The Chicago expo is definitely better than New York's, but we didn't stick around too long since neither of us wanted to tire out our legs. Still, I managed to eat about half my weight in free samples. I also picked up a 3-hour pace-band tattoo just in case. The
Lunch for me was plain pizza and more Gatorade (I also snacked on bagels throughout the morning--the day before a marathon, I'm pretty much always eating between the time I wake up and dinner). After that, we went back to our Airbnb, got stuff ready for the morning and then took a nap.
We regrouped with the future in-laws at 5 p.m. for a pasta dinner at Topo Gigio where I paired my fresh noodles with the finest non-vintage red (Gatorade, of course). Thanks to our early dinner time (I try never to eat later than 5 p.m. the night before a marathon to give the food plenty of time to digest) we were able to get to bed by 8 p.m. or so. I actually slept pretty well (thanks klonopin!), though all the Gatorade/Powerade/Nuun I drank during the day ensured a couple bathroom visits.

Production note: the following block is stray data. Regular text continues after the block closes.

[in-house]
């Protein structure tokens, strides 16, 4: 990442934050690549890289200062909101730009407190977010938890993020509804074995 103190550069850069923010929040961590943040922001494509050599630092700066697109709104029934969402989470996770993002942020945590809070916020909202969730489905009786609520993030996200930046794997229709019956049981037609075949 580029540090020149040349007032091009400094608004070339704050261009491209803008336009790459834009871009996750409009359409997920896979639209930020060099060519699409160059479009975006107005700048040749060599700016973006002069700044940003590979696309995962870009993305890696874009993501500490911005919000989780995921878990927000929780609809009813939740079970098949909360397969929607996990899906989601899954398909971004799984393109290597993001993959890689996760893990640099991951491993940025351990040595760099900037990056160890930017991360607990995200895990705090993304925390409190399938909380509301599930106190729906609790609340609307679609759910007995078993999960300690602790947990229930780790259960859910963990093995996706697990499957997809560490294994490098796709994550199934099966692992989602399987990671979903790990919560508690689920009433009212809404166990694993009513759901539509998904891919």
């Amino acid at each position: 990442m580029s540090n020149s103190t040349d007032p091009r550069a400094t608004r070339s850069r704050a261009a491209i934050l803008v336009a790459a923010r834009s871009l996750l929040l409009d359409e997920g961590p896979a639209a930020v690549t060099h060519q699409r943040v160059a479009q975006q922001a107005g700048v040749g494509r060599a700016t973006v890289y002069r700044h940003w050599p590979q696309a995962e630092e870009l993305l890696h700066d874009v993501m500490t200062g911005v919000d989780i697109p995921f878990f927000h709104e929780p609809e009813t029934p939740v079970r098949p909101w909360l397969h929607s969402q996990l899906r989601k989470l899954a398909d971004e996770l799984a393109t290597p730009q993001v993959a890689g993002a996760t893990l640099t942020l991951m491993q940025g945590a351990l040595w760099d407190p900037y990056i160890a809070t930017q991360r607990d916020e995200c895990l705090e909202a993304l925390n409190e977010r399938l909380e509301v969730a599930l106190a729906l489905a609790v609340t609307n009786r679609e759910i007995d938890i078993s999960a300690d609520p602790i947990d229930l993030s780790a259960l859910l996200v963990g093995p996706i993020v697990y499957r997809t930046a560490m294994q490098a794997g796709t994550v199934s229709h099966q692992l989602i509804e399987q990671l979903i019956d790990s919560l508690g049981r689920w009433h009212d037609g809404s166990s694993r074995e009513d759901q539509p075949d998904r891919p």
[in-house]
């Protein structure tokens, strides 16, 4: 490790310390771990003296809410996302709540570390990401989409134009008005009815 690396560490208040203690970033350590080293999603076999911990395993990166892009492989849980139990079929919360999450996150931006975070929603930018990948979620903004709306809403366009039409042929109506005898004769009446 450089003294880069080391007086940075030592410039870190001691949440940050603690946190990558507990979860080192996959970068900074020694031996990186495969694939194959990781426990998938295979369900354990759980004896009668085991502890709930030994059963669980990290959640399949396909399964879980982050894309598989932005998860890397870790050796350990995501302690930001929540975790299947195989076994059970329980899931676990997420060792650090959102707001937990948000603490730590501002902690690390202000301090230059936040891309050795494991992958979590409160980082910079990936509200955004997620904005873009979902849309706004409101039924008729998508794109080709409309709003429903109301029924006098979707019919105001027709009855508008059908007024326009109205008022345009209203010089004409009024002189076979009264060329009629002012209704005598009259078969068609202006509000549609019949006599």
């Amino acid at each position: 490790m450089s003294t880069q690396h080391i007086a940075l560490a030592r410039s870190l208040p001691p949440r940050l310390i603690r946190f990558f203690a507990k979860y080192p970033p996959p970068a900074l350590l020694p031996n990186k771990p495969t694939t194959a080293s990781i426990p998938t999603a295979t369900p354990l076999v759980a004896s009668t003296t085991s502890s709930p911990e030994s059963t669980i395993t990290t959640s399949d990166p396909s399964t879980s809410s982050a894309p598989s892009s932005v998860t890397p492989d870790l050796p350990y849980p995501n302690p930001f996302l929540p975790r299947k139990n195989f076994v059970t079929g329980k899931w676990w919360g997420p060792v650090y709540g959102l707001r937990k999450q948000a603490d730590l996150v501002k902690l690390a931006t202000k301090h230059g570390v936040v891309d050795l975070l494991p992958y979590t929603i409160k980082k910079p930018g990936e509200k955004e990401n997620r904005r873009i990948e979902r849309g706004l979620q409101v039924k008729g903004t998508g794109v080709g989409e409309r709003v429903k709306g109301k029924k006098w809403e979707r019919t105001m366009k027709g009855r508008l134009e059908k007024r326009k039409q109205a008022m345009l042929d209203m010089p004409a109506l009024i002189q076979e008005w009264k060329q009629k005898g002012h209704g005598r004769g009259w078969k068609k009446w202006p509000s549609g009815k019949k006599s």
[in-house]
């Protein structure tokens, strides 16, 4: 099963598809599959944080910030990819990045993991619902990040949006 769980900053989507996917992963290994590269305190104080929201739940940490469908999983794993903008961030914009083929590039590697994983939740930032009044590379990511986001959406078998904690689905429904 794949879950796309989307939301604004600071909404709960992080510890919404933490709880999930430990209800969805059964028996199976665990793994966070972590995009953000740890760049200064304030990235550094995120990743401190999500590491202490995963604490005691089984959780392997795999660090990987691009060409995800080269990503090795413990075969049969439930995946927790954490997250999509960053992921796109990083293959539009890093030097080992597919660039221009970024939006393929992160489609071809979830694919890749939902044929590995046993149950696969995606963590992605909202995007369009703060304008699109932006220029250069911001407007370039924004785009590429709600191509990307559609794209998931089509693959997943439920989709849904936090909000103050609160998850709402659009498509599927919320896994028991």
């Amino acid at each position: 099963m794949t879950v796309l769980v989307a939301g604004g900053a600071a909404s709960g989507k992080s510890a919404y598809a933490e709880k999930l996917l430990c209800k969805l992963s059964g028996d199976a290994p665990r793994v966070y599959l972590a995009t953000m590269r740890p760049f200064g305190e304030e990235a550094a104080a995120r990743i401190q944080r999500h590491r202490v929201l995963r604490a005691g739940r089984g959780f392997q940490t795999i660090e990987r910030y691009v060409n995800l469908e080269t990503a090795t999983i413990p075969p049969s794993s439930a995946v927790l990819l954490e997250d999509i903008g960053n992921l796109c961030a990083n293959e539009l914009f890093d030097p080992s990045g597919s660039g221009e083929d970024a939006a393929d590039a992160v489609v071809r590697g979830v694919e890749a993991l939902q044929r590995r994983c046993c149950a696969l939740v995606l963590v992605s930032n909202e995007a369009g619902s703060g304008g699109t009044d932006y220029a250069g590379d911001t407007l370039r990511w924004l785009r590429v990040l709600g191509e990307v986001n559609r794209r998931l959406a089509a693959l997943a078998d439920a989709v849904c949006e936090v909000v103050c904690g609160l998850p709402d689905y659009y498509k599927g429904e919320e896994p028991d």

The alarm went off at 4:45 and I sprung into action, toasting a bagel for each of us and slathering them with peanut butter. We turned on the news while we got ready for any last minute weather updates. Thankfully, our Airbnb was right next to Millennium Park so we were able to delay leaving until 6:15 a.m.
My fiancée and I found Steve and Francesca, two of our teammates near the bag check and I picked up a Gatorade Prime to take a few minutes before the start. (I like taking Prime at the start instead of a gel because it tastes a lot better and doesn't need to be chased with water). With about twenty minutes to go we split up and Steve and I went to Corral A. Since we were in the same corral and he was aiming for a sub-3, we decided to start out together.